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  8.  
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    Joe, Jan 24th, 2007 @ 11:51am

    ... but you can't do that with songs purchased from iTunes ... which is what they were talking about I think. The only way to convert an iTunes song to mp3 is to burn-to-cd - the re-rip it to mp3 ... afaik

     

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  9.  
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    Anonymous Coward, Jan 24th, 2007 @ 12:11pm

    Re:

    It's just "toothless", like the word?

     

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  10.  
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    UniBoy, Jan 24th, 2007 @ 12:23pm

    Apple and DRM

    If the music industry and recording labels drop DRM, then Apple will almost certainly follow. As you say, DRM offers no benefit to consumers, and I think Apple recognizes that better than Microsoft, Sony, and others. That is the reason that FairPlay, while still undesirable, is at least more fair than those other DRM schemes.

    My point is, this is not Apple's decision. It is up to the record labels. Apple can not (yet?) act unilaterally to rid the world of DRM. Even if it is ultimately in everyone's best interest.

    Apple will probably just stop selling iTunes content in Norway. People there can still have their iPods, right? And Apple makes no money off of iTunes downloads anyway. So who loses in this? Only the recording industry and the Norwegian consumer who wanted to use iTunes, I think.

     

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  11.  
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    Xiera, Jan 24th, 2007 @ 12:35pm

    I'm shocked that the WTO has not done anything with this yet. While I personally believe that Apple should be able to license its products in whatever way it wishes (knowing that consumers might go elsewhere because of the restrictions), this is clearly a case where they are limiting markets. Free trade would dictate that a consumer who uses iTunes to buy music should be able to use it on whatever device they wish. By only allowing iTunes music to be played on an iPod, they are essentially monopolising the mp3 player market (and the fact that products are designed for iPods and not other mp3 players surely does not help).

    Personally, I think the WTO should be dissolved so that the markets can take care of themselves: allow the consumers to make the decisions. Most people think that some law-making body should intervene in these scenarios and I agree that if such a body exists (it does), it should actually do -something-.

    In the meantime, the only way to really send the message to Apple is to get enough people dumping iTunes and looking for alternative music sources. A country the size of Norway may not be able to accomplish this (I'm rather surprised that France cannot make a dent), but an international effort would likely be more successful.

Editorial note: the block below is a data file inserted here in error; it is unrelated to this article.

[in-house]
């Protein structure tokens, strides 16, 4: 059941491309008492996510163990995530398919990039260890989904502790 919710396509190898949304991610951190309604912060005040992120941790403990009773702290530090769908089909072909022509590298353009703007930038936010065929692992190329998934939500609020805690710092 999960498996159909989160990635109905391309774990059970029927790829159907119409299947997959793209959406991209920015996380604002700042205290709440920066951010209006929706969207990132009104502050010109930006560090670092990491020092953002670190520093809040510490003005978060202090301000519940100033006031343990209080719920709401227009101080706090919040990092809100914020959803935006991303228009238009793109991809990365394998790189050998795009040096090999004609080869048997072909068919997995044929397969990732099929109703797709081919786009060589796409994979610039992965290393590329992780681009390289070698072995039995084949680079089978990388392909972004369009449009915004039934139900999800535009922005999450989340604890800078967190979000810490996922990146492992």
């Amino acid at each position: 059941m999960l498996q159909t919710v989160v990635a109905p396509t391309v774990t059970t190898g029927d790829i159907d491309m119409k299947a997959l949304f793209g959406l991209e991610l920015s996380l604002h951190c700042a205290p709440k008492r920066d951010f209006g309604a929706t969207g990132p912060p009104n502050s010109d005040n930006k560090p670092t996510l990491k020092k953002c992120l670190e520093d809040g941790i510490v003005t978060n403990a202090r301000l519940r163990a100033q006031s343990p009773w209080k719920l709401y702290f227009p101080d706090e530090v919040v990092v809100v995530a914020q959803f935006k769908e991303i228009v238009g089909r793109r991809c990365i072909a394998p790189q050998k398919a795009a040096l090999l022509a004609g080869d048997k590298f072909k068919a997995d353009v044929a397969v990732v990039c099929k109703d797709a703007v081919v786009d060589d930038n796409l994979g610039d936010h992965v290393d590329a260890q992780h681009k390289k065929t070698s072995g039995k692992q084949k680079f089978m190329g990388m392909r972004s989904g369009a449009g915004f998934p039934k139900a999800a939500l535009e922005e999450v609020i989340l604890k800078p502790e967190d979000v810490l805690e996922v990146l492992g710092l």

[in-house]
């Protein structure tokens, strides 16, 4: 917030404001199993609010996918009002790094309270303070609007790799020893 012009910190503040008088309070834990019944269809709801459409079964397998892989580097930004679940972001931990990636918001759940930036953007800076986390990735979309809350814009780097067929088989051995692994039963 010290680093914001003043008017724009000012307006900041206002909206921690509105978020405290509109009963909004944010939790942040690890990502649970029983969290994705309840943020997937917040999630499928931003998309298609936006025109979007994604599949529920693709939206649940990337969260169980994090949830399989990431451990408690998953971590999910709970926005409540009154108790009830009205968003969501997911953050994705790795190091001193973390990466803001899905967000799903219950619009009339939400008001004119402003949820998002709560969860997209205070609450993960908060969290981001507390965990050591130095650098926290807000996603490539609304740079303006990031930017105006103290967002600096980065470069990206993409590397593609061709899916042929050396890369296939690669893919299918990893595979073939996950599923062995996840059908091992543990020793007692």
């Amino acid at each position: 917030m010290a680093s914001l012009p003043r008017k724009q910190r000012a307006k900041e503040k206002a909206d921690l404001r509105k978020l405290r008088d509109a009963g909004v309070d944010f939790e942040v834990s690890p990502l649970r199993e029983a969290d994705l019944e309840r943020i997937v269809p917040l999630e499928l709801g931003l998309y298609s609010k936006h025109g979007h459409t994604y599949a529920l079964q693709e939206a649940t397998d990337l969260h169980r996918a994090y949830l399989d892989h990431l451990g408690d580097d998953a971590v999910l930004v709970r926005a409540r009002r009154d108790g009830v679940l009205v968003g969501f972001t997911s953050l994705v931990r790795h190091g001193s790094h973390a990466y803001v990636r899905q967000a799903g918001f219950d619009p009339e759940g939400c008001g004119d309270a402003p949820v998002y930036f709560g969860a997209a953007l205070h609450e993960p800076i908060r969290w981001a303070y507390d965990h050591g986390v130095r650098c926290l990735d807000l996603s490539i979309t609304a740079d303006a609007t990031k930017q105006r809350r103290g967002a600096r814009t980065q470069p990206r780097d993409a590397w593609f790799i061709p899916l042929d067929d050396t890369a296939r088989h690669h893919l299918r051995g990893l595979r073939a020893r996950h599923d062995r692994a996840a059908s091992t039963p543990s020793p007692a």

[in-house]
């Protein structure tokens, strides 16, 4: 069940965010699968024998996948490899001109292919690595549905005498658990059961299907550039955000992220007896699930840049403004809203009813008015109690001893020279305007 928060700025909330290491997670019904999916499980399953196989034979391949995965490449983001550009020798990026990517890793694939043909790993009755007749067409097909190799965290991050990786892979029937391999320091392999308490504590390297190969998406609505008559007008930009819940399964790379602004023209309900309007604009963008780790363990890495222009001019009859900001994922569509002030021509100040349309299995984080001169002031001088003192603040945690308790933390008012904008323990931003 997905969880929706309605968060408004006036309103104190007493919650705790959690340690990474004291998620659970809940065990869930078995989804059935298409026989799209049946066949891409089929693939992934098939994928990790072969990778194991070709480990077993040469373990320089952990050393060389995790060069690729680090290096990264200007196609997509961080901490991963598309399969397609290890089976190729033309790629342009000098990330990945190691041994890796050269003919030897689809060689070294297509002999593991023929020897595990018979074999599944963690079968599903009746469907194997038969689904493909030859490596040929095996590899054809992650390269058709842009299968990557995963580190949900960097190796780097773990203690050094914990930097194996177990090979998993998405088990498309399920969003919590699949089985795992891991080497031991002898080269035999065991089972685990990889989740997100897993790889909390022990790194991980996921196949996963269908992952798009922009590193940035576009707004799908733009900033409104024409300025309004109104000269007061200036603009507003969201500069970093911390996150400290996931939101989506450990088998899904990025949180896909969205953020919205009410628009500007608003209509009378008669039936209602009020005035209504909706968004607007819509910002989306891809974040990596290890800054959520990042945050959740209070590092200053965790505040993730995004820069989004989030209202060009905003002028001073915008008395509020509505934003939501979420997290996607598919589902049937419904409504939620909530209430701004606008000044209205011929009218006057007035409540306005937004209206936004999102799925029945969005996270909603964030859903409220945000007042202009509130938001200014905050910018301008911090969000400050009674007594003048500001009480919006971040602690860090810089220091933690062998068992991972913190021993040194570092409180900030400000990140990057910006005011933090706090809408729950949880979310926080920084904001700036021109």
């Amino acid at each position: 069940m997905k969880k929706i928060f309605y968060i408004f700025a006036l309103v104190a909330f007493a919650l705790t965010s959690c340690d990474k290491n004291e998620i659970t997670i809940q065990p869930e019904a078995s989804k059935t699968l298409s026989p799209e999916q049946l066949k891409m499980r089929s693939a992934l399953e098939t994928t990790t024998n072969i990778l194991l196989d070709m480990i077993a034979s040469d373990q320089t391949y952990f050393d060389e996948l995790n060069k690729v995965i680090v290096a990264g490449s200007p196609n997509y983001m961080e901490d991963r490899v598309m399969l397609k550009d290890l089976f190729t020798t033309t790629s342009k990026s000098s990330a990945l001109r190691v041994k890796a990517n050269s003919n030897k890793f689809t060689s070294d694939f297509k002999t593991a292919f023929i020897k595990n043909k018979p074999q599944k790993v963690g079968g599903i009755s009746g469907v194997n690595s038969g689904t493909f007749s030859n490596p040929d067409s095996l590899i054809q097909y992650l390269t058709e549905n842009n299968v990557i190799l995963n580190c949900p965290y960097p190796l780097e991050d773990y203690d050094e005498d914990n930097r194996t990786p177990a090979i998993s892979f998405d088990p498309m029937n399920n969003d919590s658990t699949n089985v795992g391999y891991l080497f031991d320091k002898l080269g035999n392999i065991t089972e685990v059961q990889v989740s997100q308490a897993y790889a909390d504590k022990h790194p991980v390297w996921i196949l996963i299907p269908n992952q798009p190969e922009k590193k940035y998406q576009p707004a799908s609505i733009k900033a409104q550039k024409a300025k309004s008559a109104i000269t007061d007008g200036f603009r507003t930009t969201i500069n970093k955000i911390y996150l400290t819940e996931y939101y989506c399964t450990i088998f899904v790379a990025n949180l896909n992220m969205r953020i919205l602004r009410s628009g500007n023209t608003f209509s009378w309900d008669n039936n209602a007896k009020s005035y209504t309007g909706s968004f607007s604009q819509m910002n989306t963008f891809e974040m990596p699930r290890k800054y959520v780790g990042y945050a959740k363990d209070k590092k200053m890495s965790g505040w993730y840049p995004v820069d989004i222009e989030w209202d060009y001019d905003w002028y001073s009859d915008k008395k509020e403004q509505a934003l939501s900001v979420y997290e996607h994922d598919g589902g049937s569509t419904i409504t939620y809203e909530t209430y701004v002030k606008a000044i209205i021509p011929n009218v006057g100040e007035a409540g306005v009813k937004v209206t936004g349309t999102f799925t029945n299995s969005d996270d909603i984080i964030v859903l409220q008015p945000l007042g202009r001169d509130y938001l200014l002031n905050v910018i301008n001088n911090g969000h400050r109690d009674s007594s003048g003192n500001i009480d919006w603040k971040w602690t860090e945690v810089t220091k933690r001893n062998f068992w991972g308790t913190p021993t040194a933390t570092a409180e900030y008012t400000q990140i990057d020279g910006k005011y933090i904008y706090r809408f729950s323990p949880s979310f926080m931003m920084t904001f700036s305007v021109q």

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  12.  
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    Joe, Jan 24th, 2007 @ 12:39pm

    Re: iTunes

    edit, preferences, advanced, burn, and click on mp3.

     

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  13.  
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    tf, Jan 24th, 2007 @ 12:55pm

    "Free trade would dictate that a consumer who uses iTunes to buy music should be able to use it on whatever device they wish."

    The problem is: no solution creates this idealized scenario. PFS is still only supported on some devices, even if it is widely licensed, and it does not work on Macs and Linux at all. Real is open to licensing, but they've had very little success. Zune is entirely restricted in the same way as the Apple model.

    Forcing any (and so far Norway and others are focusing on Apple despite their claims to the contrary) and all of these DRM providers to openly license their DRM would only create "some" compatibility while at the same time introducing some technological degradation (PFS has been admitted by Microsoft to be problematic)... So the result would be GOVERNMENT INTERVENTION to get only partial improvement (would all stores and all device manufacturers be FORCED to license all DRMs?) which actually impinges FAIR TRADE to benefit FAIR USE (I don't know why fair use of media content is getting confused with Fair Trade) marginally and potentially hold back the development of the market when alternatives already exist (CDs, eMusic, allofmp3) and transferability is possible (via burning CDs).

     

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  14.  
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    UniBoy, Jan 24th, 2007 @ 1:02pm

    I'm suing Napster, Yahoo, and Microsoft!

    Try as I have, I cannot get the songs I bought from these other music stores to play on my beloved iPod! What kind of a backwardsassmonopolisticanticonsumerregime are they trying to put over on us here! I should be able to play the music I bought on ANY MP3 player!

     

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  15.  
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    Michael Long, Jan 24th, 2007 @ 1:07pm

    More likely...